Hch1 is not conserved from yeast to humans, yet appears to play a significant role in client remodelling in yeast. Thus, we investigated a possible functional replacement mechanism for Hch1 in higher eukaryotes. In human cells, phosphorylation of Hsp90α-Y627 disrupts some client interactions20. Hsp90α-Y627 is phosphorylated by the Yes kinase. Profiling of the evolutionary appearance of YES1 and loss of HCH1 using the NCBI database’s SmartBLAST tool indicated that both events occurred at the same approximate point in eukaryotic evolution (for example, acquisition of multicellularity, see Supplementary Fig. 2). To investigate the impact of human Hsp90α-Y627 phosphorylation on GR, Raf-1 and v-SRC interaction, 293A cells were transfected with Flag-Hsp90α WT, the Y627 non-phosphorylatable mutant Flag-Hsp90α-Y627F, or the phosphomimetic mutant Flag-Hsp90α-Y627E. Transfected cells were collected, lysed and Flag-complexes were isolated using anti-Flag antibody coupled to agarose and analysed using the indicated antibodies. An additional set of the same transfections included a construct expressing v-SRC. These cells were used in a pulldown experiment to assess the impact of Hsp90α-Y627 mutation on Hsp90 interaction with v-SRC. Hsp90α-Y627F had very little or no impact on client interactions compared to WT. In contrast, Hsp90α-Y627E displayed reduced kinase interactions (Fig. 3a,b). GR interaction with human Hsp90 was not impacted by either mutation.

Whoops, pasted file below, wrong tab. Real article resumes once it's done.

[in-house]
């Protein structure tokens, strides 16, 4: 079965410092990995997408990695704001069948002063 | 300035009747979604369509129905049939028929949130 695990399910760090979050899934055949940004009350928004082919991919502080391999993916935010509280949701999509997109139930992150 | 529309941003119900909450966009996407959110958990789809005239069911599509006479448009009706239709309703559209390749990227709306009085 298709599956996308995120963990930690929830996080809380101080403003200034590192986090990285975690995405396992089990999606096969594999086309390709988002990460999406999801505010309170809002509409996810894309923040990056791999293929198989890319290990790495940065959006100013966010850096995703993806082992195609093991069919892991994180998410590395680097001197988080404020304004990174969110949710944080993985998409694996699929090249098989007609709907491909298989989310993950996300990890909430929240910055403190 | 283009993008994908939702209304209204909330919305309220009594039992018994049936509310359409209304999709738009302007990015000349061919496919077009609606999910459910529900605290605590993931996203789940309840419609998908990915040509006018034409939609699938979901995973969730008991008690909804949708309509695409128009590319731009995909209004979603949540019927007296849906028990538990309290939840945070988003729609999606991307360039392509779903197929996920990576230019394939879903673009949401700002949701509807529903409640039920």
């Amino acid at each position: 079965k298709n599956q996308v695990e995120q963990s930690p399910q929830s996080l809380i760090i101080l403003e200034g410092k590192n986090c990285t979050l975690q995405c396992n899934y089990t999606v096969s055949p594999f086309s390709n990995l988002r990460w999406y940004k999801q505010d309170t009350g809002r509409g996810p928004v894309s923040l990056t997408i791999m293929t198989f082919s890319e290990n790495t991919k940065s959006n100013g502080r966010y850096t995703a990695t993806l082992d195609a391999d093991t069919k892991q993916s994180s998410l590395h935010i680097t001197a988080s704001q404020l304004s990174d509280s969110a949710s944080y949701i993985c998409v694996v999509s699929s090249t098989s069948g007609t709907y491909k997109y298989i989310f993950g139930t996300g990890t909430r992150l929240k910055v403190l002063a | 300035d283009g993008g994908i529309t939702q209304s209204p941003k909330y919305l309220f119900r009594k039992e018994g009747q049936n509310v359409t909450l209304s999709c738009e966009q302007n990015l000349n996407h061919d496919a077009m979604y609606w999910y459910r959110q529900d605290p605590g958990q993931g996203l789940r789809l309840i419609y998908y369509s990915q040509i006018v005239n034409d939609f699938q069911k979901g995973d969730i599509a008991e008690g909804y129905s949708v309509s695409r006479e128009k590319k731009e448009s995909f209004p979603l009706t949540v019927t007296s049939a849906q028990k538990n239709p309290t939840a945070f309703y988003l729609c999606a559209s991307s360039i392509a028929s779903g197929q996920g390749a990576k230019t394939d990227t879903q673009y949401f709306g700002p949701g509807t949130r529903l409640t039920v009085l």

Figure 3: Hsp90-Y627 phosphorylation disrupts client interactions.

See also Supplementary Fig. 2. (a) 293 A cells were transfected with the pcDNA3-Flag vector or Flag-Hsp90α WT, Y627F or Y627E as indicated. Cells were collected, lysed and Flag complexes were isolated using anti-Flag resin and analysed using SDS–PAGE. (b) Transfections were performed and analysed as in a. Except a pLNCX-chick-v-SRC construct was co-transfected with each sample.

Hsp82-Y606E mutation complements Hch1 in vivo activity